We thank Drs. Peiying Yang, Zongxing Liao, and Jennifer McQuade for their support with language, culture, and politics; and the Department of Scientific Publications, The University of Texas MD Anderson Cancer Center for their helpful editorial comments on this article
Randomized controlled trial of acupuncture for prevention of radiation-induced xerostomia among patients with nasopharyngeal carcinoma†
Version of Record online: 9 NOV 2011
Copyright © 2011 American Cancer Society
Volume 118, Issue 13, pages 3337–3344, 1 July 2012
How to Cite
Meng, Z., Garcia, M. K., Hu, C., Chiang, J., Chambers, M., Rosenthal, D. I., Peng, H., Zhang, Y., Zhao, Q., Zhao, G., Liu, L., Spelman, A., Palmer, J. L., Wei, Q. and Cohen, L. (2012), Randomized controlled trial of acupuncture for prevention of radiation-induced xerostomia among patients with nasopharyngeal carcinoma. Cancer, 118: 3337–3344. doi: 10.1002/cncr.26550
- Issue online: 18 JUN 2012
- Version of Record online: 9 NOV 2011
- Manuscript Accepted: 25 JUL 2011
- Manuscript Revised: 19 JUL 2011
- Manuscript Received: 16 JUN 2011
- head and neck cancer;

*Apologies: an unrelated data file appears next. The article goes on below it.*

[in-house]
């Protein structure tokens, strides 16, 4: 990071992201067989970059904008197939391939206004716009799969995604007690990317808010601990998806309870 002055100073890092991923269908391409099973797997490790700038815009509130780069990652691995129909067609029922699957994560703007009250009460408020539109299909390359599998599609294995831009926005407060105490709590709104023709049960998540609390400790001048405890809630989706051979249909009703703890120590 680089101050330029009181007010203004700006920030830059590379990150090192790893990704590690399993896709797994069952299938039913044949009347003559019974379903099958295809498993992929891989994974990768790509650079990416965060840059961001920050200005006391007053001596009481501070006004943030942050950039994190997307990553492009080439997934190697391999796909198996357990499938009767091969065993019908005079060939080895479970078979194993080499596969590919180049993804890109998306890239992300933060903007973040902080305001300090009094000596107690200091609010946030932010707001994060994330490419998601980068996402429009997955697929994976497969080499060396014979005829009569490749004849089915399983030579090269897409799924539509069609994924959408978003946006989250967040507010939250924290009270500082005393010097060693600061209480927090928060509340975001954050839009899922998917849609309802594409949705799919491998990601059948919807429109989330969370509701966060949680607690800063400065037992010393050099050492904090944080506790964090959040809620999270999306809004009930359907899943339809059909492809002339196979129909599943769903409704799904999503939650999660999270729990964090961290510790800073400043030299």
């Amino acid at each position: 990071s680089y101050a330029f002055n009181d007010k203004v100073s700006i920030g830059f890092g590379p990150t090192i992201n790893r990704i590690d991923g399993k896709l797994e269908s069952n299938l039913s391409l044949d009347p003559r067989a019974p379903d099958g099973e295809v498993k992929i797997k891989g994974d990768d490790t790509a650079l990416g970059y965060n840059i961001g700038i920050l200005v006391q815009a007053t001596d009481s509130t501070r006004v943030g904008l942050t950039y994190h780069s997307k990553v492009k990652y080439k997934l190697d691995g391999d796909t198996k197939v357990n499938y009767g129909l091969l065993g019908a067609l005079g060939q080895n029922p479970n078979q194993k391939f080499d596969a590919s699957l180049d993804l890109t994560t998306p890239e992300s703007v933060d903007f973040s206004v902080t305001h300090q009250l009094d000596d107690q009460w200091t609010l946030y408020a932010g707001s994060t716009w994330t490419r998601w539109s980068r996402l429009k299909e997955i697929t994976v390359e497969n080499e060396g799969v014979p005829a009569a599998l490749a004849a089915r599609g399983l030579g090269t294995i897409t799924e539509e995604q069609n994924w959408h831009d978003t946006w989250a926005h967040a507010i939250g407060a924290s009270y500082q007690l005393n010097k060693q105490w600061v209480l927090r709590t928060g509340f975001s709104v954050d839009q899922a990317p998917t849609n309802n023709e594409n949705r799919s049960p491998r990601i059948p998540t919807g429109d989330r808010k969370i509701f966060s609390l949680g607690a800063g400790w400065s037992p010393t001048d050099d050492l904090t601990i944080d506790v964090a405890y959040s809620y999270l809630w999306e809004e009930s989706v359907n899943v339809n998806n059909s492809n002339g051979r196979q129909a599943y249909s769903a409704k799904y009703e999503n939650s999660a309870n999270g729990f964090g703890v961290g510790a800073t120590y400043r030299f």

- quality of life
Xerostomia (dry mouth) after head/neck radiation is a common problem among cancer patients, and available treatments are of little benefit. The objective of this trial was to determine whether acupuncture can prevent xerostomia among head/neck patients undergoing radiotherapy.
A randomized, controlled trial among patients with nasopharyngeal carcinoma was conducted comparing acupuncture to standard care. Participants were treated at Fudan University Shanghai Cancer Center, Shanghai, China. Forty patients were randomized to acupuncture treatment and 46 to standard care. Patients were treated 3×/wk on the same days they received radiotherapy. Subjective measures included the Xerostomia Questionnaire and MD Anderson Symptom Inventory-Head and Neck (MDASI-HN). Objective measures were unstimulated and stimulated whole salivary flow rates. Patients were followed for 6 months after the end of radiotherapy.
Xerostomia Questionnaire scores for acupuncture were statistically significantly lower than for controls starting in week 3 through the 6 months (P = .003 at week3, all other P < .0001), with clinically significant differences as follows: week 11, relative risk (RR) 0.63 (95% confidence interval [CI], 0.45-0.87); 6 months, RR 0.38 (95% CI, 0.19-0.76). Similar findings were seen for MDASI-HN scores. Group differences emerged as early as 3 weeks into treatment for saliva (unstimulated whole salivary flow rate, P = .0004), with greater saliva flow in the acupuncture group at week 7 (unstimulated whole salivary flow rate, P < .0001; stimulated whole salivary flow rate, P = .002) and 11 (unstimulated whole salivary flow rate, P < .02; stimulated whole salivary flow rate, P < .03) and at 6 months (stimulated whole salivary flow rate, P < .003).
Acupuncture given concurrently with radiotherapy significantly reduced xerostomia and improved quality of life. Cancer 2011. © 2011 American Cancer Society.